• 289
    An excellent way to pick the previous state, instead of using git-reflog and copying hashes, is to use a shortcut like master@{1}, which is the previous position of master, master@{"5 minutes ago"}, or master@{14:30}. Full details on specifying revisions in this way can be found in man git-rev-parse, in the section called "specifying revisions". – Cascabel Aug 3 '09 at 17:16
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    In this case ORIG_HEAD should also work ("git reset --hard ORIG_HEAD") – Jakub Narębski Aug 3 '09 at 17:27
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    You should definitely mention the fact that this should not be done if you have uncommitted changes! – rid Jan 10 '13 at 0:21
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    Worked Great: git reset --hard master@{"10 minutes ago"} – Xeoncross Jul 29 '13 at 21:26
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    thank you so much. You just saved my life – MenschMarcus Apr 23 '16 at 1:03

Same as jkp's answer, but here's the full command:

git reset --hard a0d3fe6

where a0d3fe6 is found by doing

git reflog

and looking at the point at which you want to undo to.

  • Why can't I just do git reset HEAD --hard, for instance? – Sung Cho Mar 7 '15 at 5:16
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    @MikeC This approach allows you to go back several pulls, for instance – xji Apr 11 '15 at 16:41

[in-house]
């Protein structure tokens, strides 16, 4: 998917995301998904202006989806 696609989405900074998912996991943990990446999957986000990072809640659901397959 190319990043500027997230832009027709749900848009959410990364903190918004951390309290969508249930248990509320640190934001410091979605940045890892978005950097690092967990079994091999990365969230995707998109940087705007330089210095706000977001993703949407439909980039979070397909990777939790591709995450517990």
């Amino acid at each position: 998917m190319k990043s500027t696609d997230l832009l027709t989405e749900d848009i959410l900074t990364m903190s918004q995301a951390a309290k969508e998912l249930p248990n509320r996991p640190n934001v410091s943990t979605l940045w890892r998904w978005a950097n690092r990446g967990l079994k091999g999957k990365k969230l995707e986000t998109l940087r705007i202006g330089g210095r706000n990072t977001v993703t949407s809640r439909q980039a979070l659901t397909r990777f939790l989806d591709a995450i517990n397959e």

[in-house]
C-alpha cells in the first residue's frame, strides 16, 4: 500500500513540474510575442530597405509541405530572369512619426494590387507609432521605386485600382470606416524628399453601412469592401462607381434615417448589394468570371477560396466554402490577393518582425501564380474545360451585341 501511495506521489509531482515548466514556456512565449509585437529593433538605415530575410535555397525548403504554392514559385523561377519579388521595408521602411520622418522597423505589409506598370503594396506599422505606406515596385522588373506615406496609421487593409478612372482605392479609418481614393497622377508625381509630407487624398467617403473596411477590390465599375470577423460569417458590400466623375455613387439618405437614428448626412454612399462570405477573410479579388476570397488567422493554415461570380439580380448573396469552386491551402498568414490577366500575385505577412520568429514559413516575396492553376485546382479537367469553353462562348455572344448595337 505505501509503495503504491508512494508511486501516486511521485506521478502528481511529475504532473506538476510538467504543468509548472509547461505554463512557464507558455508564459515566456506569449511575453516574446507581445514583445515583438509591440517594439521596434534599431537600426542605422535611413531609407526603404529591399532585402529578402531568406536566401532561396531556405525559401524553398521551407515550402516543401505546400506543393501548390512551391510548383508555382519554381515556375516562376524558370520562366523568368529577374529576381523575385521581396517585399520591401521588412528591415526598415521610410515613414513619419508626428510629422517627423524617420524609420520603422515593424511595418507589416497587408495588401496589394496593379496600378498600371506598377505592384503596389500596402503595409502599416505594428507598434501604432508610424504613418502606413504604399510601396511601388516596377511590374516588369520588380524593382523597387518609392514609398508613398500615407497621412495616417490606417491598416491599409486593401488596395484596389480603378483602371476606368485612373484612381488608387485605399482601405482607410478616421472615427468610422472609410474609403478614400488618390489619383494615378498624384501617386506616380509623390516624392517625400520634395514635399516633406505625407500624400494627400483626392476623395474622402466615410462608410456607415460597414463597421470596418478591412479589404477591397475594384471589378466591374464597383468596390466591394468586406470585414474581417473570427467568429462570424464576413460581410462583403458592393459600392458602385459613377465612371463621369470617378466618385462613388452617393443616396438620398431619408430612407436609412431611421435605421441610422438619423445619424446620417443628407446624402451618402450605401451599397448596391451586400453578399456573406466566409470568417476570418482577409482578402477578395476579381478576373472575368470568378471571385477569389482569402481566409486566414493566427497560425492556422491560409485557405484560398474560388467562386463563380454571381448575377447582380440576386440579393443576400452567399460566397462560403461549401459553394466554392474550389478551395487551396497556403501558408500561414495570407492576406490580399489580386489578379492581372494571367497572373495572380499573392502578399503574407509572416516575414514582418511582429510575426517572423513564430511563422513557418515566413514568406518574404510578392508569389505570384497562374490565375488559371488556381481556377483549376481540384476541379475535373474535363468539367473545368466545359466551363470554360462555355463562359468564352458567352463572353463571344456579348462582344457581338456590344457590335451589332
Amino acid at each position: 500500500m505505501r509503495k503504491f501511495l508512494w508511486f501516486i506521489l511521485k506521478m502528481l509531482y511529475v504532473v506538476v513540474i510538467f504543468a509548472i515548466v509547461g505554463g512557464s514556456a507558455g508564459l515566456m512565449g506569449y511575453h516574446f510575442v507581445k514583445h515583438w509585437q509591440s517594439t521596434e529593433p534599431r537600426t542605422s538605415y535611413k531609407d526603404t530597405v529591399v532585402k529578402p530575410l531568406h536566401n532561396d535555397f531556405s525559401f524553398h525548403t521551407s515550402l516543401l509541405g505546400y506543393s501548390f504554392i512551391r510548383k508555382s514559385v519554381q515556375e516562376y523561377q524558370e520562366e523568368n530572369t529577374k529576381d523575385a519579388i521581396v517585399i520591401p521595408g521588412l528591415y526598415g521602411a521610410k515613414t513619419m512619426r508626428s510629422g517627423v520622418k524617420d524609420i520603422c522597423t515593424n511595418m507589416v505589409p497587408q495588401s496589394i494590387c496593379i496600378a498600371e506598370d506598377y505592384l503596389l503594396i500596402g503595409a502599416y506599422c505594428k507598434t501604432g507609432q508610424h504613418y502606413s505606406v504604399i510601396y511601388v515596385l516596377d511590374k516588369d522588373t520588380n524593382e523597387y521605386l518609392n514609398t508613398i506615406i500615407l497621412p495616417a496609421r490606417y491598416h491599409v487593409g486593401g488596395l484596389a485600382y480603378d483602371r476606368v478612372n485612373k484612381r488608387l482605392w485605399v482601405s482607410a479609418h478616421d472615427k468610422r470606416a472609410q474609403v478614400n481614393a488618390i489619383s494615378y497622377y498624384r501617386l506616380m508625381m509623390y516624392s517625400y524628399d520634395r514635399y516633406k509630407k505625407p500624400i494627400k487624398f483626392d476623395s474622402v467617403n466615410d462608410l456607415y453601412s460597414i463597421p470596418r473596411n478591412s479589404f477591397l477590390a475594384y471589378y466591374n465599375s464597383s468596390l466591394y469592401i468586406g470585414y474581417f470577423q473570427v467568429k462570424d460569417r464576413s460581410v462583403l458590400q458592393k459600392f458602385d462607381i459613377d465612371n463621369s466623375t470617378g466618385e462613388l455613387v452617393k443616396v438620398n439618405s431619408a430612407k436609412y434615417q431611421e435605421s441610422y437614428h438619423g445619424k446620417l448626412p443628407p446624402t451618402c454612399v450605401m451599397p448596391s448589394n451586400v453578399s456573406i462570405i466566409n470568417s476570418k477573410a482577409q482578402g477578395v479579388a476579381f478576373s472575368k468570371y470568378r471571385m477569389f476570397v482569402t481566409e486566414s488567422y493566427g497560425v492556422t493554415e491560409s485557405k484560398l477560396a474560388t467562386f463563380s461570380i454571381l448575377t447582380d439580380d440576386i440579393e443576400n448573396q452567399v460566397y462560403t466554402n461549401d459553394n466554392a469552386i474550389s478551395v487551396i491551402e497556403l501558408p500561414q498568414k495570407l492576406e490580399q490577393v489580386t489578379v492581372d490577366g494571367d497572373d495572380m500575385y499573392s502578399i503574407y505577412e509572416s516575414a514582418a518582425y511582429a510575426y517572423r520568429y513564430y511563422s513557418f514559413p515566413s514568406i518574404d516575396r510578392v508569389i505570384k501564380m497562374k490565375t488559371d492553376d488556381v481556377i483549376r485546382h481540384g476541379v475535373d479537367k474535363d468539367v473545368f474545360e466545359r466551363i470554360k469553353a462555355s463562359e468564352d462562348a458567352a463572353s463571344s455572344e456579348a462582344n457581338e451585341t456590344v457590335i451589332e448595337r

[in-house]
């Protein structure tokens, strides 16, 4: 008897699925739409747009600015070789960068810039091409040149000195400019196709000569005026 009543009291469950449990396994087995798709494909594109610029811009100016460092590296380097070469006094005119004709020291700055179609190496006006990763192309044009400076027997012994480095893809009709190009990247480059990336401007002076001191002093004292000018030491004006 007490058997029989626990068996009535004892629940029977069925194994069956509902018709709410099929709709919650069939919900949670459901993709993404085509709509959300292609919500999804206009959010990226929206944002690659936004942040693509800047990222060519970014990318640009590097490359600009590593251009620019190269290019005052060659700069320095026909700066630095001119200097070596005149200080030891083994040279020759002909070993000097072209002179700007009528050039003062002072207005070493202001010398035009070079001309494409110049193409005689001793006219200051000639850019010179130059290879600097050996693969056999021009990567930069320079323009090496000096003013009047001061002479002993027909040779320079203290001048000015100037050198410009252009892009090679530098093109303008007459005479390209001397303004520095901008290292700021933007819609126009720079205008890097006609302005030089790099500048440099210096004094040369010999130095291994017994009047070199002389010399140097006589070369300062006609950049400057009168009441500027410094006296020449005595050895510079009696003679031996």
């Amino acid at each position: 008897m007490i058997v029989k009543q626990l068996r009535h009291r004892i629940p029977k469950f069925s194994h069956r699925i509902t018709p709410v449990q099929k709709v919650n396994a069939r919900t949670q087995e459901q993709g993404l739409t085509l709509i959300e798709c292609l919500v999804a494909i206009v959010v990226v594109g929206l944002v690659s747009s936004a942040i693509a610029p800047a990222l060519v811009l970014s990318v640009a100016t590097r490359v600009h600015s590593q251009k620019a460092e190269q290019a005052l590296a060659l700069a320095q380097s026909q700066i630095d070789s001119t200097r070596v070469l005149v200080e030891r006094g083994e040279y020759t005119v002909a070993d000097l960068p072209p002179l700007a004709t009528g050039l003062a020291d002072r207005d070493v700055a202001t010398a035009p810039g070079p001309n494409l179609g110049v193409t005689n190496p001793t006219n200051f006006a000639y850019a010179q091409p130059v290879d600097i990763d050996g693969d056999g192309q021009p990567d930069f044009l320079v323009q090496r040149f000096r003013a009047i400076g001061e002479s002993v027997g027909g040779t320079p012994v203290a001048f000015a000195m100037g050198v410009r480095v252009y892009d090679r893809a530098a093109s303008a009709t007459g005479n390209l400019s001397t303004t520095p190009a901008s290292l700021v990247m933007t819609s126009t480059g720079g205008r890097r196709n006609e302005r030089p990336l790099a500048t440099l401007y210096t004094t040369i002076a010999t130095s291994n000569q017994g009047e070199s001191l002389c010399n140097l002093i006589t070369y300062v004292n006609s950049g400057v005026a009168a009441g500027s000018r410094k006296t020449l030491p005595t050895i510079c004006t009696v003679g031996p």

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    I wasn't able to use the left side ids but git reset --hard HEAD@{n} worked – E. Sundin Oct 27 '16 at 14:00
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    You should have suggested an edit to jkp's answer instead of almost replicating it here after so many years. – Abhishek Anand Dec 21 '16 at 19:46
  • If I have this on git reflog: dab04ec HEAD@{0}, aaaaaaa HEAD@{1} and bbbbbbb HEAD@{2}. If I do git reset --hard bbbbbbbI will lost the HEAD 0 and 1 ? – pmirnd Mar 9 '17 at 18:42

A more modern way to undo a merge is:

git merge --abort

And the slightly older way:

git reset --merge

The old-school way described in previous answers (warning: will discard all your local changes):

git reset --hard

But actually, it is worth noticing that git merge --abort is only equivalent to git reset --merge given that MERGE_HEAD is present. This can be read in the git help for merge command.

git merge --abort is equivalent to git reset --merge when MERGE_HEAD is present.